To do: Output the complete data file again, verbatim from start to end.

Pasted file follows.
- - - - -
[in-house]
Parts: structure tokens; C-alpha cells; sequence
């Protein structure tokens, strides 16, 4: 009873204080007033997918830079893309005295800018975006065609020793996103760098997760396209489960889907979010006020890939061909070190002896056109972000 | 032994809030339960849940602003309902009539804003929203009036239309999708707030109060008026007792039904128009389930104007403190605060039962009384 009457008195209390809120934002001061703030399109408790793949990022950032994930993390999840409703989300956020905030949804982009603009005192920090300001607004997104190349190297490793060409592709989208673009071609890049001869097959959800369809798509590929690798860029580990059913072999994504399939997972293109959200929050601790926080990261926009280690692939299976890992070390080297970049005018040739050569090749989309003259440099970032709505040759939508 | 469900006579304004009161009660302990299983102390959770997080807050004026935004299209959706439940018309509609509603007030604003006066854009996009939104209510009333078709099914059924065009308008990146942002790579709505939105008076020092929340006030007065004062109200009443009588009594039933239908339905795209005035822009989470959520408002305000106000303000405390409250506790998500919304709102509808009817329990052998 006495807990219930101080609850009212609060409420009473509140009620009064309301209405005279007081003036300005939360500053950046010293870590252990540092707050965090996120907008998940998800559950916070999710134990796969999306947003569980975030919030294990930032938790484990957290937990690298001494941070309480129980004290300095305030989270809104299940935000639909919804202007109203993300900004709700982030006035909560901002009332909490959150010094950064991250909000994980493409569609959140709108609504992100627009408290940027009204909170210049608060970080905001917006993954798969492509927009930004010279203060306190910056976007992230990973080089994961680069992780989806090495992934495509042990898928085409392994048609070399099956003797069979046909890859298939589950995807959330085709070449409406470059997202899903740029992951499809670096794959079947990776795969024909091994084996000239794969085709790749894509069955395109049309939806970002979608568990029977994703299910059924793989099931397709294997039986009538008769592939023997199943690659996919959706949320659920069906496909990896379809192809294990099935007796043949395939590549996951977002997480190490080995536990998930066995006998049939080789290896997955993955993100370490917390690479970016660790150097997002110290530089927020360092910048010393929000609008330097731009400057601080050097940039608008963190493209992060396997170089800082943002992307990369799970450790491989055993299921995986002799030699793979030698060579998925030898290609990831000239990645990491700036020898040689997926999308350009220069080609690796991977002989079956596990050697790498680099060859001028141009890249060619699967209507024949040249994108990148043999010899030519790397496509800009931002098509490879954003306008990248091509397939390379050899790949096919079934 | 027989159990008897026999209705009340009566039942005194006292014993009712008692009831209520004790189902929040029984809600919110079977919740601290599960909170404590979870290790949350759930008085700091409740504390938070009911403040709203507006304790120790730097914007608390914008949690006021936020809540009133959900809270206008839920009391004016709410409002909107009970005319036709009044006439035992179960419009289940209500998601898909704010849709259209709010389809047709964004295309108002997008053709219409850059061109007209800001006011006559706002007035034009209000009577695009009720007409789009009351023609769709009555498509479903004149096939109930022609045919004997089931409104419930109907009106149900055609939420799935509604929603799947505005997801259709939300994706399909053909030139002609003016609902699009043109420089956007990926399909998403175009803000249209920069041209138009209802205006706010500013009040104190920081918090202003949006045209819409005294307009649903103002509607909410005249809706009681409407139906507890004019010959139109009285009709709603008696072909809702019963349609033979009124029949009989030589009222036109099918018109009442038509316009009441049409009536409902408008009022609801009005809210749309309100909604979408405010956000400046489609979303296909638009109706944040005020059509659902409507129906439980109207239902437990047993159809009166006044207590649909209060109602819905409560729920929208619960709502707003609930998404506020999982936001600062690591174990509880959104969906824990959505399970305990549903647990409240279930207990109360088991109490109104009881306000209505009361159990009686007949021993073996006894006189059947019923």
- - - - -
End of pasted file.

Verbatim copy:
[in-house]
Parts: structure tokens; C-alpha cells; sequence
């Protein structure tokens, strides 16, 4: 009873204080007033997918830079893309005295800018975006065609020793996103760098997760396209489960889907979010006020890939061909070190002896056109972000 | 032994809030339960849940602003309902009539804003929203009036239309999708707030109060008026007792039904128009389930104007403190605060039962009384 009457008195209390809120934002001061703030399109408790793949990022950032994930993390999840409703989300956020905030949804982009603009005192920090300001607004997104190349190297490793060409592709989208673009071609890049001869097959959800369809798509590929690798860029580990059913072999994504399939997972293109959200929050601790926080990261926009280690692939299976890992070390080297970049005018040739050569090749989309003259440099970032709505040759939508 | 469900006579304004009161009660302990299983102390959770997080807050004026935004299209959706439940018309509609509603007030604003006066854009996009939104209510009333078709099914059924065009308008990146942002790579709505939105008076020092929340006030007065004062109200009443009588009594039933239908339905795209005035822009989470959520408002305000106000303000405390409250506790998500919304709102509808009817329990052998 006495807990219930101080609850009212609060409420009473509140009620009064309301209405005279007081003036300005939360500053950046010293870590252990540092707050965090996120907008998940998800559950916070999710134990796969999306947003569980975030919030294990930032938790484990957290937990690298001494941070309480129980004290300095305030989270809104299940935000639909919804202007109203993300900004709700982030006035909560901002009332909490959150010094950064991250909000994980493409569609959140709108609504992100627009408290940027009204909170210049608060970080905001917006993954798969492509927009930004010279203060306190910056976007992230990973080089994961680069992780989806090495992934495509042990898928085409392994048609070399099956003797069979046909890859298939589950995807959330085709070449409406470059997202899903740029992951499809670096794959079947990776795969024909091994084996000239794969085709790749894509069955395109049309939806970002979608568990029977994703299910059924793989099931397709294997039986009538008769592939023997199943690659996919959706949320659920069906496909990896379809192809294990099935007796043949395939590549996951977002997480190490080995536990998930066995006998049939080789290896997955993955993100370490917390690479970016660790150097997002110290530089927020360092910048010393929000609008330097731009400057601080050097940039608008963190493209992060396997170089800082943002992307990369799970450790491989055993299921995986002799030699793979030698060579998925030898290609990831000239990645990491700036020898040689997926999308350009220069080609690796991977002989079956596990050697790498680099060859001028141009890249060619699967209507024949040249994108990148043999010899030519790397496509800009931002098509490879954003306008990248091509397939390379050899790949096919079934 | 027989159990008897026999209705009340009566039942005194006292014993009712008692009831209520004790189902929040029984809600919110079977919740601290599960909170404590979870290790949350759930008085700091409740504390938070009911403040709203507006304790120790730097914007608390914008949690006021936020809540009133959900809270206008839920009391004016709410409002909107009970005319036709009044006439035992179960419009289940209500998601898909704010849709259209709010389809047709964004295309108002997008053709219409850059061109007209800001006011006559706002007035034009209000009577695009009720007409789009009351023609769709009555498509479903004149096939109930022609045919004997089931409104419930109907009106149900055609939420799935509604929603799947505005997801259709939300994706399909053909030139002609003016609902699009043109420089956007990926399909998403175009803000249209920069041209138009209802205006706010500013009040104190920081918090202003949006045209819409005294307009649903103002509607909410005249809706009681409407139906507890004019010959139109009285009709709603008696072909809702019963349609033979009124029949009989030589009222036109099918018109009442038509316009009441049409009536409902408008009022609801009005809210749309309100909604979408405010956000400046489609979303296909638009109706944040005020059509659902409507129906439980109207239902437990047993159809009166006044207590649909209060109602819905409560729920929208619960709502707003609930998404506020999982936001600062690591174990509880959104969906824990959505399970305990549903647990409240279930207990109360088991109490109104009881306000209505009361159990009686007949021993073996006894006189059947019923």